The great challenge of measuring prices isn’t just how to measure them, but what to measure. Since it’s impossible to keep track of literally every price in the world, economists typically select a limited “basket” of goods whose prices we can follow. The contents of the basket change over time, for instance when American eating habits shift, or when different products, like new electronics, become mainstream.

The ambition to offer a clearer look at the world of prices isn't unique to Premise, which uses this same "basket" approach. MIT's Billion Prices Index monitors millions of prices on websites around the world to build a daily index. The controversial Shadowstats site offers a conspiratorial alternative to official government figures.

Soloff prizes faster data—imagine, for example, how strange it would be if the Dow only reported one number a month, and that's what we're getting for consumer prices—but faster data isn't what most excites him. With boots on the ground, he says, Premise can also build custom indices that reveal the vastly different lives of each country's citizens. Want to use prices to understand how the poor are getting by in Rio? How the rich are faring in Mumbai? What's really happening behind the bizarre official figures in China? Those are just different indices, built from different baskets, powered by different data. It’s only a matter of sending a new batch of photo assignments to 700 phones.

Even more, Premise’s photos create a portrait of local shopping culture that offers unique details for investors and policymakers. "If an analyst wants to track all of the Walmarts in Mexico City to gauge how busy or not busy they are, we can do that," Soloff said. "We can send 10-20 workers to take pictures at those Walmarts and tell: How many people are exiting and entering at 10am? How many of them are holding bags? How long are the check-out lines? How many people walked by the meat case? How many of them bought something at the meat case?"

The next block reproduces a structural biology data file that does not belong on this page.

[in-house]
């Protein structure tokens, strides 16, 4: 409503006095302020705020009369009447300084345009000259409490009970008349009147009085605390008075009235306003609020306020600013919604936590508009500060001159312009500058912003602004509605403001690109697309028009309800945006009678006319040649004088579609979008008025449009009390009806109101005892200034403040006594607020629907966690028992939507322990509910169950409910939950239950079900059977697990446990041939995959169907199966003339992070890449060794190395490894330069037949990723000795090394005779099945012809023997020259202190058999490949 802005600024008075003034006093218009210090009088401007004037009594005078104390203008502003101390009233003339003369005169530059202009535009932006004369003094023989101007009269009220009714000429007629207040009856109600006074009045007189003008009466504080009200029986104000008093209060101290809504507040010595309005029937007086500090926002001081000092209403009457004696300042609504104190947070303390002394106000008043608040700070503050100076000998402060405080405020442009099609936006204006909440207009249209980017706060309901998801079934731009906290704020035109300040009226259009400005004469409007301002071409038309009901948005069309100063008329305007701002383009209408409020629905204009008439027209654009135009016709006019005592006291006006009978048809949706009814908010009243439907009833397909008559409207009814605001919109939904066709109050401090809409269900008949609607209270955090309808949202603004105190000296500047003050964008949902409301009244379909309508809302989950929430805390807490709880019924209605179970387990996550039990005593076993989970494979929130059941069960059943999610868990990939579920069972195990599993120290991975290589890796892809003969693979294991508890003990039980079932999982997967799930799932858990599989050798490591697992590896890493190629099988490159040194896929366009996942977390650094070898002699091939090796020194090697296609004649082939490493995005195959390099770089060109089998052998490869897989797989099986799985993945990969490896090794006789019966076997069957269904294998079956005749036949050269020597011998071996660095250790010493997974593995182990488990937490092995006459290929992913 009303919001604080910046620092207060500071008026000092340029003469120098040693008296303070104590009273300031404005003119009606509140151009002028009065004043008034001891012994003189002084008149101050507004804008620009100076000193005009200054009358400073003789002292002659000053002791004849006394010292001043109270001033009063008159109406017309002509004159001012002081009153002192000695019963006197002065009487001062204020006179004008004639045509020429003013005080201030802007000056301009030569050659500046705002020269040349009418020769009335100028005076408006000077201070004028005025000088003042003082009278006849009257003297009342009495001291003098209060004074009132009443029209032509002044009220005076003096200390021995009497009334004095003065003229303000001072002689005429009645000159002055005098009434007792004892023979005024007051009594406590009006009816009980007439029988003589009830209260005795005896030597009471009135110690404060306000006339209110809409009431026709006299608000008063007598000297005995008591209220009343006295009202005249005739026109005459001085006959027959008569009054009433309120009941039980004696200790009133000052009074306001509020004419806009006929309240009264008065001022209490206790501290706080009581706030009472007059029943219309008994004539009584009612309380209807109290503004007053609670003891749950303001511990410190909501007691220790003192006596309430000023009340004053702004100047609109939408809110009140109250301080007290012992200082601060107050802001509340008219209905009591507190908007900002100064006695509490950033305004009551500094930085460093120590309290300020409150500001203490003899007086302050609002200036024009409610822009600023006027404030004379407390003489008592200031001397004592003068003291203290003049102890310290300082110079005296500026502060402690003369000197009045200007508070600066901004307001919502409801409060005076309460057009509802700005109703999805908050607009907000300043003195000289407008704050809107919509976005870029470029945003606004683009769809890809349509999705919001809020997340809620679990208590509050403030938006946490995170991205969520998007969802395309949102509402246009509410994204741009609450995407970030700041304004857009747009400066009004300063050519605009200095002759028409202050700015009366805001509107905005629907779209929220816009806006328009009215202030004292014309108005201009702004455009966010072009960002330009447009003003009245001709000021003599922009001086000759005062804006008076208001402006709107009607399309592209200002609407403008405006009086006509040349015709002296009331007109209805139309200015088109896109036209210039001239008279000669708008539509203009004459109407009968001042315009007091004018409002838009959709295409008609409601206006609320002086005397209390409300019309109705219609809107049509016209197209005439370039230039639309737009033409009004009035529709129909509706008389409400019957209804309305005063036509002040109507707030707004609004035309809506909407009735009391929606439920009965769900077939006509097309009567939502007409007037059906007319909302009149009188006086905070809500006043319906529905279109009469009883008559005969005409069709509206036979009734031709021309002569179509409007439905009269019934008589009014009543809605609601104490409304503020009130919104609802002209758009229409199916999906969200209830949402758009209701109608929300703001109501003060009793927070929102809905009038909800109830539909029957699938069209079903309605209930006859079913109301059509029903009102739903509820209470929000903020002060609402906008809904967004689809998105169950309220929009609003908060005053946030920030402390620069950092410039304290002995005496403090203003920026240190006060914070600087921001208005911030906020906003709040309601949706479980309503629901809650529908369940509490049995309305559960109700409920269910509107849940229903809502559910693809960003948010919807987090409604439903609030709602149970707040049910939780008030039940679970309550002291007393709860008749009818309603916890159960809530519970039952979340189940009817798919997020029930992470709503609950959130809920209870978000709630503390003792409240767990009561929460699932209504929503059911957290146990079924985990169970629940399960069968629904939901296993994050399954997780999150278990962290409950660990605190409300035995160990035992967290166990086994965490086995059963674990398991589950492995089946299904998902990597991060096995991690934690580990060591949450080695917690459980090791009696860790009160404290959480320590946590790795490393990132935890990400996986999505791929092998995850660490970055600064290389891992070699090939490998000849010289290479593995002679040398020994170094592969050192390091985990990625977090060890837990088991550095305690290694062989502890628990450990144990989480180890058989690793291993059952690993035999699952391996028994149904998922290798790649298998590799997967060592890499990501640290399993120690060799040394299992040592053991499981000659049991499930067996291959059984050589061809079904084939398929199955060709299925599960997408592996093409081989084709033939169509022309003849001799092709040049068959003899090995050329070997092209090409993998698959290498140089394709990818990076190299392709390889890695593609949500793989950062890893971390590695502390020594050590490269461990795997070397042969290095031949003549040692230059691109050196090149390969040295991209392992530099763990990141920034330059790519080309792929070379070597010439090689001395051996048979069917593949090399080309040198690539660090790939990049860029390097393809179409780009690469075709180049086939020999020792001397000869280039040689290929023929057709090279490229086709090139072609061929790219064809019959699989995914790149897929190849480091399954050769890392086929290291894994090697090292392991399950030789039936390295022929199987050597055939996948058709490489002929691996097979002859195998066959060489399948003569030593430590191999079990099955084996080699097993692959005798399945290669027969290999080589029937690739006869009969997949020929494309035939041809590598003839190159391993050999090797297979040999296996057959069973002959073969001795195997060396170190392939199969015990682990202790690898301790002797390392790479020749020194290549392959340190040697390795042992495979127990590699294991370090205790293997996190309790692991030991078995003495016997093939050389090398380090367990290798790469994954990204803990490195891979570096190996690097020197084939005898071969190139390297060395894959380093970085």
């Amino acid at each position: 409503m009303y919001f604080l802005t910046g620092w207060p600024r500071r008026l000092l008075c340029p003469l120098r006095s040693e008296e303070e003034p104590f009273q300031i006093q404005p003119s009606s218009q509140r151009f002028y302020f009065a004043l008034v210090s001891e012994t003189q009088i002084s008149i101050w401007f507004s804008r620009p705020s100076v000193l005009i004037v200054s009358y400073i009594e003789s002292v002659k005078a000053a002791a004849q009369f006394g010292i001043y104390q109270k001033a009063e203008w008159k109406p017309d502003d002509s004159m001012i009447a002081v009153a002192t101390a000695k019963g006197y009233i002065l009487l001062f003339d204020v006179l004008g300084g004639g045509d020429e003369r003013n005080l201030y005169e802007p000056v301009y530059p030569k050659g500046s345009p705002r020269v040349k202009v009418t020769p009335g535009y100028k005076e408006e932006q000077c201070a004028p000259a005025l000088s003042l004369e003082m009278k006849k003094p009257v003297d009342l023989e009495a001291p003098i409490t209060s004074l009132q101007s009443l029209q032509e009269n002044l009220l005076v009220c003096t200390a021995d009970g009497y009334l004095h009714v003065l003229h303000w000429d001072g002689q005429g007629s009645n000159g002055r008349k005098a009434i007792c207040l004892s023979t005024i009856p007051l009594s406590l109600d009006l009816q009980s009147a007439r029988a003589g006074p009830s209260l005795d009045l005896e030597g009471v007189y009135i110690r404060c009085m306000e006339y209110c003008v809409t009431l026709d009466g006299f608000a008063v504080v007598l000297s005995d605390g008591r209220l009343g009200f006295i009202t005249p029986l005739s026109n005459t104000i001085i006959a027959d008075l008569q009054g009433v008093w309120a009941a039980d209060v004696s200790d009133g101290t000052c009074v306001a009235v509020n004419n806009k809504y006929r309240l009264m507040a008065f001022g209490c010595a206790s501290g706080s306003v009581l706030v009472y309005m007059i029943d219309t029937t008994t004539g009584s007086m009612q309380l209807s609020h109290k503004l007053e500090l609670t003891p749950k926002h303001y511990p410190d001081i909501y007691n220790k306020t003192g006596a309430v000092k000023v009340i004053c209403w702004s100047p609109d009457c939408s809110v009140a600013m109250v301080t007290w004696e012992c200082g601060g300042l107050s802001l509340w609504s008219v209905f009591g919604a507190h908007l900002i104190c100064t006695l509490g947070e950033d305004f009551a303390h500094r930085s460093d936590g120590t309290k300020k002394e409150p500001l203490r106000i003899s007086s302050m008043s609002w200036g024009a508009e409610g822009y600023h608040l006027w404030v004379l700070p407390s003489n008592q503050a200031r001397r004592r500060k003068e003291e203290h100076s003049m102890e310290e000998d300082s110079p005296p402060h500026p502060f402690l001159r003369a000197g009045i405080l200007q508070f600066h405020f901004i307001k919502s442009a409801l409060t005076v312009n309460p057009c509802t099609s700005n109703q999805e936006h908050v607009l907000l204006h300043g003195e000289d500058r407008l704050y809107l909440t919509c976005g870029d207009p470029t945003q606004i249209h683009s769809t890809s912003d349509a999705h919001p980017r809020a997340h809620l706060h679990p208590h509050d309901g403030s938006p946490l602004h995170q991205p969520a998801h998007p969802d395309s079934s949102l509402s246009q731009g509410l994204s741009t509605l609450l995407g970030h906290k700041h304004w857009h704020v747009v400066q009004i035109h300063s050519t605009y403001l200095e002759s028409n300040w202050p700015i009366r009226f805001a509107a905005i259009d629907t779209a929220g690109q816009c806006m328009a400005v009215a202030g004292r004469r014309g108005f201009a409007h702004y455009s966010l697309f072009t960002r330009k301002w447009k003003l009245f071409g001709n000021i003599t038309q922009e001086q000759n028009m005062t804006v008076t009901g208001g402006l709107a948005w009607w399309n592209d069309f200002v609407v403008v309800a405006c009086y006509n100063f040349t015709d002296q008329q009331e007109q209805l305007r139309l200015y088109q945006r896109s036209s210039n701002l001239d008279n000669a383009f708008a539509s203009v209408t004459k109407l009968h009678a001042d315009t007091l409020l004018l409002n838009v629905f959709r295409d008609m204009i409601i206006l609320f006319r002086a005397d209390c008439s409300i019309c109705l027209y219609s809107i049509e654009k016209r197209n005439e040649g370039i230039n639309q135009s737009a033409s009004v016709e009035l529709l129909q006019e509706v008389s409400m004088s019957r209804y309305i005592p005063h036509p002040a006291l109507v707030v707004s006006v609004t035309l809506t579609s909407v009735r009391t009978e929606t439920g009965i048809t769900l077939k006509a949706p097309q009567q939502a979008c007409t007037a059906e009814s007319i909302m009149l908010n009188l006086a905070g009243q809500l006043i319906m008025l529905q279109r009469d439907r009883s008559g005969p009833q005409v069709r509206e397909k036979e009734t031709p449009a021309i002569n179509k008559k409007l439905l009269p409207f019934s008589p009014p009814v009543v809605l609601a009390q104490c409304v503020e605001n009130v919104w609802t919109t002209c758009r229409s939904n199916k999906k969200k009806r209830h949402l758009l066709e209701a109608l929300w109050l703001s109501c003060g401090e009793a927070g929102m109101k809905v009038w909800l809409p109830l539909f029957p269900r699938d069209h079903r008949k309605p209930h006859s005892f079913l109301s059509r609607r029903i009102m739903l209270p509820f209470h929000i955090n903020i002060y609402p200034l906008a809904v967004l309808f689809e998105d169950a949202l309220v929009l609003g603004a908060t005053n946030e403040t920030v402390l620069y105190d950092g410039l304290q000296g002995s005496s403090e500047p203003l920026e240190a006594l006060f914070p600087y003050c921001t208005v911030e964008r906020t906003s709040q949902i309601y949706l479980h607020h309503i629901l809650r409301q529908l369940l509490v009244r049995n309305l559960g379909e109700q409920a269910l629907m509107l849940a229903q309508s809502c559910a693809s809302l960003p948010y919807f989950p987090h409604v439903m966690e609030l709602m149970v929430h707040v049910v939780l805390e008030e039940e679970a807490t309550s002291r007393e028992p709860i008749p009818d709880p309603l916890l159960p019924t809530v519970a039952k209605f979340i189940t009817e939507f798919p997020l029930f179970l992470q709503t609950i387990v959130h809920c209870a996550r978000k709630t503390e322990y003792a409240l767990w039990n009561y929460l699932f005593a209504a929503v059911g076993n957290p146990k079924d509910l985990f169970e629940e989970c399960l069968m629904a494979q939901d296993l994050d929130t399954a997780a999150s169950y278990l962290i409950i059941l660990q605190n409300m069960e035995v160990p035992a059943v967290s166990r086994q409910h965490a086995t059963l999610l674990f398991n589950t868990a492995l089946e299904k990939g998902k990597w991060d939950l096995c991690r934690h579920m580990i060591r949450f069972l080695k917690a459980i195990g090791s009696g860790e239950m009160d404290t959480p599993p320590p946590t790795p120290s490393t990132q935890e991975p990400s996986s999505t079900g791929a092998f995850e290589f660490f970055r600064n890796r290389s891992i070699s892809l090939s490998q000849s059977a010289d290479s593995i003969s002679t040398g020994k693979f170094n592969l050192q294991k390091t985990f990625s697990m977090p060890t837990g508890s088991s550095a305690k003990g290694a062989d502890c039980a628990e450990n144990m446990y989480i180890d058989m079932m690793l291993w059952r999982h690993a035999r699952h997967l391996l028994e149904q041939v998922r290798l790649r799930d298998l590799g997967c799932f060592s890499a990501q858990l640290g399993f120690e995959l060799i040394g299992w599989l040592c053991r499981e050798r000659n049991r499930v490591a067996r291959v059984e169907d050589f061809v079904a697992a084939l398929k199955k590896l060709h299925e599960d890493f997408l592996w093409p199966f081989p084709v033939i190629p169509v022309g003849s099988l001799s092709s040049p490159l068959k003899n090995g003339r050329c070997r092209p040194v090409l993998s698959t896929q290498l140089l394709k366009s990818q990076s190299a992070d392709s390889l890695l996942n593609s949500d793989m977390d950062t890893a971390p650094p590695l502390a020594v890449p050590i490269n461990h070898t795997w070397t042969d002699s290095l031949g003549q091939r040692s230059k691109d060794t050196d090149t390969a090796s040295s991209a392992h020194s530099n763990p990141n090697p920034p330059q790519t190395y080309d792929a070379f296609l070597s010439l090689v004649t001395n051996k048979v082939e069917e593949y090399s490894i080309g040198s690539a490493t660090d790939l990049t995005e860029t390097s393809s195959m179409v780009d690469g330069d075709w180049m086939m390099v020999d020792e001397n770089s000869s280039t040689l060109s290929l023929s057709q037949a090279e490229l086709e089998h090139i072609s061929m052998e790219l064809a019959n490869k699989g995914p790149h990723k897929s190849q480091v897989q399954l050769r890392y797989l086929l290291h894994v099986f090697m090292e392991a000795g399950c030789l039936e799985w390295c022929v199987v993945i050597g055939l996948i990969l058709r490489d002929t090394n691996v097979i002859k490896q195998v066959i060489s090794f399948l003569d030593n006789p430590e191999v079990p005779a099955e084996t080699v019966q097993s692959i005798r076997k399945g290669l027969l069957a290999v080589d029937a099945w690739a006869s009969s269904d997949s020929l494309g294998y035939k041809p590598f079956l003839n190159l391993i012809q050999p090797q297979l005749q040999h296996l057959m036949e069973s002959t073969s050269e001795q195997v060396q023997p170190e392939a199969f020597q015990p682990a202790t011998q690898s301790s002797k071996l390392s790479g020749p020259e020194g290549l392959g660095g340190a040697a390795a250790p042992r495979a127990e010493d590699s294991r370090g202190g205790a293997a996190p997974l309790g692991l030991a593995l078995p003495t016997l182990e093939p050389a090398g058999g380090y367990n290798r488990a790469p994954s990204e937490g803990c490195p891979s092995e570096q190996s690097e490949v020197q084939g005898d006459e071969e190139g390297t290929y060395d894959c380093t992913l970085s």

A Big Data Answer to Food Scarcity

Soloff's ambitions are broader than helping a handful of investment bankers get an edge on Mexico City retail. He sees his company as something like a blend of Google Street View and the Consumer Price Index: a window into the world's stores to help us learn about the experience of the people behind the prices.

In the thousands of photos uploaded to Premise each day, literally seeing where food is out of stock in, say, Chennai, India, or which Rio bodegas have lines stretching out the door, can help policymakers see the beginnings of food scarcity before violent riots hit the streets. "Look at corn riots in Mexico, the food strikes in Egypt, and Syria," he said. "Water and food scarcity has become a huge story.”

I ask him about Indian inflation, which famously began with the skyrocketing price of onions. Soloff opens his laptop and swings it around to face me. There is the Premise chart of Indian onion inflation: the steady day-to-day creep, the peak, and the slow, jaggedly decline.

He takes me to the home page for India's Food and Beverage inflation. At the top is the key graph of price movements going back to May.